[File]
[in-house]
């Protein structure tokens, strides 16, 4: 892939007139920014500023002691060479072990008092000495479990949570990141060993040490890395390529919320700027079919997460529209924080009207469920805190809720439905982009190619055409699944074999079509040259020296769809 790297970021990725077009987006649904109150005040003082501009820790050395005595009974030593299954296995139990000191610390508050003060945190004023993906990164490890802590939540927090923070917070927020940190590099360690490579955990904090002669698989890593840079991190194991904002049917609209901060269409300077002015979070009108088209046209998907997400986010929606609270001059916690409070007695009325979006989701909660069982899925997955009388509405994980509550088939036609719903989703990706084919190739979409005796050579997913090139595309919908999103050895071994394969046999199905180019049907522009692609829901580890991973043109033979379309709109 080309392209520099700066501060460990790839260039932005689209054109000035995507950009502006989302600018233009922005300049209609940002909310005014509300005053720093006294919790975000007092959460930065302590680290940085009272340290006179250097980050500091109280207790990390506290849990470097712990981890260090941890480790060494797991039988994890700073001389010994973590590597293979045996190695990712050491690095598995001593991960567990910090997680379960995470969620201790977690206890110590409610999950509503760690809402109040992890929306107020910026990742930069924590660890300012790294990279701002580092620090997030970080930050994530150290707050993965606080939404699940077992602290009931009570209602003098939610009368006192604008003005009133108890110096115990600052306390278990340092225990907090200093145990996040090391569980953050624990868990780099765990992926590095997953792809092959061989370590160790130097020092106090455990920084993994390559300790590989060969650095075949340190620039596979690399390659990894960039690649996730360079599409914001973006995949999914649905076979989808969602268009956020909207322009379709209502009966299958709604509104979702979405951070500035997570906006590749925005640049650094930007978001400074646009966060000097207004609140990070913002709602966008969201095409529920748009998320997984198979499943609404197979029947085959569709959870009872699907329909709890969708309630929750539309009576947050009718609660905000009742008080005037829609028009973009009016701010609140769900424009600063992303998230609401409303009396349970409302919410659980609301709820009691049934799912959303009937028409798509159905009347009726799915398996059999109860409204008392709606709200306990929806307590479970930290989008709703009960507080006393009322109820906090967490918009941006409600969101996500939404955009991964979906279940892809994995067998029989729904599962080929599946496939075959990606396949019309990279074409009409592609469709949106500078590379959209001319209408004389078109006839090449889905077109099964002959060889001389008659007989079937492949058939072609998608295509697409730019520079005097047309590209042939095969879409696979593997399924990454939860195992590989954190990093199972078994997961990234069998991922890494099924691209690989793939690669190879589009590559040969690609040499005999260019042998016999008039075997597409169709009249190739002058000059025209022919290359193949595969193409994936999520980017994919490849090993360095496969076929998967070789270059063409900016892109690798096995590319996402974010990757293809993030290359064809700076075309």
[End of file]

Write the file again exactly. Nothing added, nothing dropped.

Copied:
[in-house]
């Protein structure tokens, strides 16, 4: 892939007139920014500023002691060479072990008092000495479990949570990141060993040490890395390529919320700027079919997460529209924080009207469920805190809720439905982009190619055409699944074999079509040259020296769809 790297970021990725077009987006649904109150005040003082501009820790050395005595009974030593299954296995139990000191610390508050003060945190004023993906990164490890802590939540927090923070917070927020940190590099360690490579955990904090002669698989890593840079991190194991904002049917609209901060269409300077002015979070009108088209046209998907997400986010929606609270001059916690409070007695009325979006989701909660069982899925997955009388509405994980509550088939036609719903989703990706084919190739979409005796050579997913090139595309919908999103050895071994394969046999199905180019049907522009692609829901580890991973043109033979379309709109 080309392209520099700066501060460990790839260039932005689209054109000035995507950009502006989302600018233009922005300049209609940002909310005014509300005053720093006294919790975000007092959460930065302590680290940085009272340290006179250097980050500091109280207790990390506290849990470097712990981890260090941890480790060494797991039988994890700073001389010994973590590597293979045996190695990712050491690095598995001593991960567990910090997680379960995470969620201790977690206890110590409610999950509503760690809402109040992890929306107020910026990742930069924590660890300012790294990279701002580092620090997030970080930050994530150290707050993965606080939404699940077992602290009931009570209602003098939610009368006192604008003005009133108890110096115990600052306390278990340092225990907090200093145990996040090391569980953050624990868990780099765990992926590095997953792809092959061989370590160790130097020092106090455990920084993994390559300790590989060969650095075949340190620039596979690399390659990894960039690649996730360079599409914001973006995949999914649905076979989808969602268009956020909207322009379709209502009966299958709604509104979702979405951070500035997570906006590749925005640049650094930007978001400074646009966060000097207004609140990070913002709602966008969201095409529920748009998320997984198979499943609404197979029947085959569709959870009872699907329909709890969708309630929750539309009576947050009718609660905000009742008080005037829609028009973009009016701010609140769900424009600063992303998230609401409303009396349970409302919410659980609301709820009691049934799912959303009937028409798509159905009347009726799915398996059999109860409204008392709606709200306990929806307590479970930290989008709703009960507080006393009322109820906090967490918009941006409600969101996500939404955009991964979906279940892809994995067998029989729904599962080929599946496939075959990606396949019309990279074409009409592609469709949106500078590379959209001319209408004389078109006839090449889905077109099964002959060889001389008659007989079937492949058939072609998608295509697409730019520079005097047309590209042939095969879409696979593997399924990454939860195992590989954190990093199972078994997961990234069998991922890494099924691209690989793939690669190879589009590559040969690609040499005999260019042998016999008039075997597409169709009249190739002058000059025209022919290359193949595969193409994936999520980017994919490849090993360095496969076929998967070789270059063409900016892109690798096995590319996402974010990757293809993030290359064809700076075309």